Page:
Your body contains more water than anything else -- about 60 percent of your total body weight. Water helps regulate your body temperature, transports nutrients and helps remove waste. Every day you lose water when you breathe, sweat, urinate and defecate, and that water needs to be replenished.
The big question is how much water do you need to drink every day? Although that's a simple question, it doesn't have an easy answer.
It depends on some environmental and physical factors that can change every day (flip through the slideshow above for signs you need to drink more water). Also, it's not just the water your drink -- about 20 percent of your water intake comes from the foods you eat. The remaining 80 percent comes from beverages including water, coffee, tea, milk and anything liquid.
The Institute of Medicine of the National Academy reviewed years of research evidence on adequate water intake and has the following recommendations:
•Men: 13 cups (about 10.5 cups from beverages)
•Women: 9 cups (about 7 cups from beverages)
•Pregnant women: 10 cups (about 8 cups from beverages)
•Breastfeeding women: 13 cups (about 10.5 cups from beverages)
How Do I Know I'm Getting Enough Water?
Most people can gauge their water intake by looking at urine color. If you're getting enough water, your urine will be pale yellow in color, and you'll urinate several times a day. Urine colore doesn't work for everyone. Taking dietary supplements that contain riboflavin will make your urine bright yellow, and certain medications can change the color of your urine, as well.
And if you have any kidney problems or other heath conditions you should talk to your health care provider about how much water to
You're health care provider about how much water to drink.
Thirst is the desire to drink something. It can be triggered by the loss of fluid volume in and around cells and in the blood. Thirst is your body's way of saying you need water to avoid dehydration.
Thirst has a behavioral component as well and can be triggered by aromas and flavors, so just thinking about your favorite beverage can make you thirsty. It's also important to note that older people often have problems with the thirst mechanism and may not feel thirsty even when they're dehydrated.
You Have Bad Breath and Dry Mouth
There are some things that can cause bad breath, but one reason is a lack of normal saliva production and even mild dehydration may reduce saliva flow. If your bad breath is accompanied by a dry mouth, drinking more water throughout the day may help. It might also help to keep a glass of water by your bedside for nighttime relief.
You Can't Think Straight
Studies show that a loss of about 2 percent of your body fluid can cause a decline in mental function, so if you're having trouble concentrating, it may be time for a water break.
You're Physically Active
Increased activity like exercise or physical labor can increase the amount of fluid lost when you sweat. It's best to drink 2 to 3 cups of water before your activity begins and drink about one cup of water every 15 minutes or so while you're active.
You're In a Hot Area
Water is essential for regulating your body temperature so if you're outside on a hot day or stuck inside without air conditioning, you're going to need more water as the heat causes your to sweat more. Even if you're not active, spending the day in 90-degree temperature conditions could more than double your fluid requirement. And even more if you're physically active.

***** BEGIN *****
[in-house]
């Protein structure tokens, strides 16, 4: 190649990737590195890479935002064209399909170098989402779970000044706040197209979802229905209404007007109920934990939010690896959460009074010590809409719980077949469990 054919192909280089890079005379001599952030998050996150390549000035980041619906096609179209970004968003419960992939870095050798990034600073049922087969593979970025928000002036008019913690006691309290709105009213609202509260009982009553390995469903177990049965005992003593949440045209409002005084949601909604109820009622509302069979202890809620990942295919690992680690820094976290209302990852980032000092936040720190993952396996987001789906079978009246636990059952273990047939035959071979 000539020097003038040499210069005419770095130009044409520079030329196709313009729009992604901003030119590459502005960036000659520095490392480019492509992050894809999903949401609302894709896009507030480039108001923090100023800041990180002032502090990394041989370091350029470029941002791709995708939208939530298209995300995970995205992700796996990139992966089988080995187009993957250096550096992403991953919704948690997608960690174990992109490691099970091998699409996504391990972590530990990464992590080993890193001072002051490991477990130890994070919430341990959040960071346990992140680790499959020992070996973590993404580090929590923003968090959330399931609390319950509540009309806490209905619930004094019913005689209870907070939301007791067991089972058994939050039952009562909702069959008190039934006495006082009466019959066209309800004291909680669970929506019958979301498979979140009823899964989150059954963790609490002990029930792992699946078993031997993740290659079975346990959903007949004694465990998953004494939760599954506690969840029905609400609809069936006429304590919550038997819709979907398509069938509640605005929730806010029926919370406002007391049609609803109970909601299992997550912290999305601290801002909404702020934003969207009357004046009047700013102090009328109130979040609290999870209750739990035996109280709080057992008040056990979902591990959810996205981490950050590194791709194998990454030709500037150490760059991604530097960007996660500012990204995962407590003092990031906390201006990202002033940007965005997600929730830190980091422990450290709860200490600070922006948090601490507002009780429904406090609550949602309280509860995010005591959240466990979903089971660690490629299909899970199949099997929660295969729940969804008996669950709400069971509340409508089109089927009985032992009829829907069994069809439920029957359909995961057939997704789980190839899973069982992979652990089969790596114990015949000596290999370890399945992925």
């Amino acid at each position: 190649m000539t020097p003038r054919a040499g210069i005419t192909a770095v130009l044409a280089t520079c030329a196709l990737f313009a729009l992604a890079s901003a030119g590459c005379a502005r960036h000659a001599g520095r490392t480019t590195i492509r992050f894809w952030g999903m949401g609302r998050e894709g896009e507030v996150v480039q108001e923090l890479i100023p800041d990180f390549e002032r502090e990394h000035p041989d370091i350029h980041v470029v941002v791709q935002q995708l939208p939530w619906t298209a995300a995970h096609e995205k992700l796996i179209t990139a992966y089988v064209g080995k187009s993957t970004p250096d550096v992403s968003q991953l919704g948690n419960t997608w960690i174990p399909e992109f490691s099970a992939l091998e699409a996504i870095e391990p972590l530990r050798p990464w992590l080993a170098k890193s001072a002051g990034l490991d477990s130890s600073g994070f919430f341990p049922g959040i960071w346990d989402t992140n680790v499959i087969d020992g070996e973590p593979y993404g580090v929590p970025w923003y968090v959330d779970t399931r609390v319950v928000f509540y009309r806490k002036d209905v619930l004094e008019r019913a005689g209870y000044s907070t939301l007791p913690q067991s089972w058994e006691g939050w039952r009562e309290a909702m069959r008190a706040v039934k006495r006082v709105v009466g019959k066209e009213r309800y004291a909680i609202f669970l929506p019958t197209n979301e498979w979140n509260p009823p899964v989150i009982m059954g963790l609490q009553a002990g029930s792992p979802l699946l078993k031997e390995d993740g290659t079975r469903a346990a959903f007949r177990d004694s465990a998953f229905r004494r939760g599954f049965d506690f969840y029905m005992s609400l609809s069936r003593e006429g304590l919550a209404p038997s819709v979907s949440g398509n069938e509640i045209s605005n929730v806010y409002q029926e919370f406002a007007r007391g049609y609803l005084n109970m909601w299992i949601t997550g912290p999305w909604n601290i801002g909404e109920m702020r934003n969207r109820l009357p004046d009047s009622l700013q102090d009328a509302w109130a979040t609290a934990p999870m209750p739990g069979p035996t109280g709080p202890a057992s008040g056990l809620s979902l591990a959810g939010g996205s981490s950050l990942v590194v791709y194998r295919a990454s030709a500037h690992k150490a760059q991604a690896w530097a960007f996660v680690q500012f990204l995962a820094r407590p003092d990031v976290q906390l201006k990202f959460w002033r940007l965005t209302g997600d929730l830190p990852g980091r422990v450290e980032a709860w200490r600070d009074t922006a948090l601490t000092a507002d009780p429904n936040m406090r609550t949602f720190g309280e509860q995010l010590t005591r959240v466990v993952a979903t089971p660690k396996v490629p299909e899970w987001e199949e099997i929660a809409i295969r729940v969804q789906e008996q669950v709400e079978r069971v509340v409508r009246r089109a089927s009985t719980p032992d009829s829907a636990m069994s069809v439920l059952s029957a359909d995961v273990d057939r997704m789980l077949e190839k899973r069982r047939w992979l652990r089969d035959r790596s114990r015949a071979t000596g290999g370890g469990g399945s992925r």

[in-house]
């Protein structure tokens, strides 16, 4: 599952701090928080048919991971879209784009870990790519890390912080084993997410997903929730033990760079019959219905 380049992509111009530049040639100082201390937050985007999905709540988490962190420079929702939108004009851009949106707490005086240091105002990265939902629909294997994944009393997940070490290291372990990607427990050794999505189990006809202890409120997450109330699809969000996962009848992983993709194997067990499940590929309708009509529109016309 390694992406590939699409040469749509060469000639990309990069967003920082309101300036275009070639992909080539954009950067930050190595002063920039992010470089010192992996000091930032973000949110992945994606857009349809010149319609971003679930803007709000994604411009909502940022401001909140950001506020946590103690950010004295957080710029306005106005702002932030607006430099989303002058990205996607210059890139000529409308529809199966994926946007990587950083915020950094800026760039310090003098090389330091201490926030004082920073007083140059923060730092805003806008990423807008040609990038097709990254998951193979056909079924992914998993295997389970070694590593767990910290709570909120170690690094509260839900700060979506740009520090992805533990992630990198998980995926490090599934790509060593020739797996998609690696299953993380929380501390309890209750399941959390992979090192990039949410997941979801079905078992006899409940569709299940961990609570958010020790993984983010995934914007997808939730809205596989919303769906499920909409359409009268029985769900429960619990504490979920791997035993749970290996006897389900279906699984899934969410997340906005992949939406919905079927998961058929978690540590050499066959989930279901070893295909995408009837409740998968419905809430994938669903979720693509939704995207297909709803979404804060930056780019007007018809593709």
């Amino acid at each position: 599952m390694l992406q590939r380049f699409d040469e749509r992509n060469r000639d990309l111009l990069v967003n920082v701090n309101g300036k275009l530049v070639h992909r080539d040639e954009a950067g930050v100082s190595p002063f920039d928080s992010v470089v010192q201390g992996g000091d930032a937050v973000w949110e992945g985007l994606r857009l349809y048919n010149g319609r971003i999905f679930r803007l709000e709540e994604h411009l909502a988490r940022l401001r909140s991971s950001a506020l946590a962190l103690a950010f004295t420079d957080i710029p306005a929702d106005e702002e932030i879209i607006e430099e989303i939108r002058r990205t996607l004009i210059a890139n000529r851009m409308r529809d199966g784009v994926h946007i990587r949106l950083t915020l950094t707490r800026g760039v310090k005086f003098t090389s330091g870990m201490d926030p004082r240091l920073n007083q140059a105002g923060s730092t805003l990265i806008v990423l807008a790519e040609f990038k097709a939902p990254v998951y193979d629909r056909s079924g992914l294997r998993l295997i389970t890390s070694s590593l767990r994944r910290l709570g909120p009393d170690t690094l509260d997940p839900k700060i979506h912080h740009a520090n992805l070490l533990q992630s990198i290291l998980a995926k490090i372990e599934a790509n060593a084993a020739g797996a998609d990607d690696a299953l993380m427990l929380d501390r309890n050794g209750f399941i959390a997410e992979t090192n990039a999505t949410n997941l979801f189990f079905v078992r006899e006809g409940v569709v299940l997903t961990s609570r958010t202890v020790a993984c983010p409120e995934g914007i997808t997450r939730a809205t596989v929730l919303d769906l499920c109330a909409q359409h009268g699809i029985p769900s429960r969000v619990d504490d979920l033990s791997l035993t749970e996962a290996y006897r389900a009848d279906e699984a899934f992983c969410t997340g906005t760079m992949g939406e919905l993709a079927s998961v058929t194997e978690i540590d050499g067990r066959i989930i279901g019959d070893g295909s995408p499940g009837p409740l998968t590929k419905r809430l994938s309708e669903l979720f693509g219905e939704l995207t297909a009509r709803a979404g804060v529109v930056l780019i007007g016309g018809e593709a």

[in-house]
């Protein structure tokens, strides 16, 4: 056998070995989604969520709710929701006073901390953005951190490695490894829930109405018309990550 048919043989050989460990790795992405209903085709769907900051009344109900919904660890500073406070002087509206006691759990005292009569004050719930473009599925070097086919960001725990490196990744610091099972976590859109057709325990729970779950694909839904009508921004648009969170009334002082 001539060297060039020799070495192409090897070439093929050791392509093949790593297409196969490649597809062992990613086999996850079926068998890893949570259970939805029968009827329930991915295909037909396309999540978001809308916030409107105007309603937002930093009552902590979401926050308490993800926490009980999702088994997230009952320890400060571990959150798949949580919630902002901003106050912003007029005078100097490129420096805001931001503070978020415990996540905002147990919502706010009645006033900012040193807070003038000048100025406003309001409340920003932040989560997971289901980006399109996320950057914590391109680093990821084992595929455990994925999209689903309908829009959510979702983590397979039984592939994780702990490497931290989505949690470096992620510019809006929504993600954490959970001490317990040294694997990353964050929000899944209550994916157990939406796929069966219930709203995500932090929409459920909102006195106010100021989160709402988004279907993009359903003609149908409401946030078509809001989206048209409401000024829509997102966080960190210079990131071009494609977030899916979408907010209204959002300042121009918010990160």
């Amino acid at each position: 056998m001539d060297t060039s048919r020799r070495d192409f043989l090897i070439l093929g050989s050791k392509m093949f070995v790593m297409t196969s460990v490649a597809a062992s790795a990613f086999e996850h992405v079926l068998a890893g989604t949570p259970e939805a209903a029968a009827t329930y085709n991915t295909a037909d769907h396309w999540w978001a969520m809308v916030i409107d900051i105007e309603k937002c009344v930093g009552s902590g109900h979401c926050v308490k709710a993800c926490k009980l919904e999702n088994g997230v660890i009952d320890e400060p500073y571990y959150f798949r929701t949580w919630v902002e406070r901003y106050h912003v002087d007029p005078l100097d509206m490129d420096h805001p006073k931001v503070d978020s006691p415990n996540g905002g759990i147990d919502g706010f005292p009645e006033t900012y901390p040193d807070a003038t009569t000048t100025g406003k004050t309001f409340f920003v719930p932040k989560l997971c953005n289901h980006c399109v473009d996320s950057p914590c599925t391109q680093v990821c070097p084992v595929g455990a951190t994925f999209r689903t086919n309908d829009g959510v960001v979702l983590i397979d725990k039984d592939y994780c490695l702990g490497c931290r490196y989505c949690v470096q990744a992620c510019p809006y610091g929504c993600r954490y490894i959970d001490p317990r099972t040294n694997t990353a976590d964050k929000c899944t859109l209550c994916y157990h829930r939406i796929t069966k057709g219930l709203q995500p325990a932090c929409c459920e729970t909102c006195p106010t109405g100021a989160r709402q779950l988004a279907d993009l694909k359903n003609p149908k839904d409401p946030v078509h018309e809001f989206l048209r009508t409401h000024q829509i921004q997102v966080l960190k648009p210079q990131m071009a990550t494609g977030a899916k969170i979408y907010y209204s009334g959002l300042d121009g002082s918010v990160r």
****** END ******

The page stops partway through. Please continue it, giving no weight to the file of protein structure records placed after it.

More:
You're at a High Elevation
Air pressure is reduced at higher elevations and compared to being at sea level, people who live at 4,000 feet generally lose about 8 ounces more fluid every day, mostly because of changes in respiration. The higher you go, the greater potential for fluid loss, so be sure to bring extra water if you're going for a hike in the mountains.
You Have a Fever
If you're sick with a fever, letting yourself get dehydrated isn't going to help, and it may make the fever worse. Sip water or other fluids to keep yourself hydrated. Also, see your health care provider if the fever lasts more than two days or you have other symptoms that don't go away.
You Have Diarrhea
Diarrhea can happen for a variety of reasons, including infections, irritable bowel syndrome, and inflammatory bowel disorders. But whatever, the cause, diarrhea can lead to dehydration. Drink extra fluids while you have diarrhea, and after, to remain hydrated.
You Have a Hangover
Drinking too much alcohol will lead to a hangover the next day. While one or two alcoholic beverages shouldn't cause a problem, overindulging can result in dehydration, inflammation, a headache and stomach irritation. Drink plenty of water while you're recuperating, And next time, drink water while you're partying - it may slow down your alcohol consumption.
Women who are pregnant need about ten cups of fluid every day. Some women retain extra fluid during their pregnancy and have some swelling, but that doesn't reduce the need for water. If you're pregnant, talk to your doctor about how much water you need every day.
Breast milk is mostly water, so you'll need to drink extra water while you're breastfeeding. The Institute of Medicine recomends all breastfeeding moms consume about 13 cups of fluids every day. It doesn't all have to be water -- any healthy beverages will do.
What About Caffeine?
Caffeine is a diuretic, which means it makes you pee more, but your body adapts to moderate caffeine intake and the amount of water in your cup of coffee, or tea is more than enough to offset any fluid lost. But, I'm not sure what happens if you're a heavy caffeine consumer -- I think there's potential for dehydration if you're gulping down energy drinks and dancing it up all night, you might need some extra water.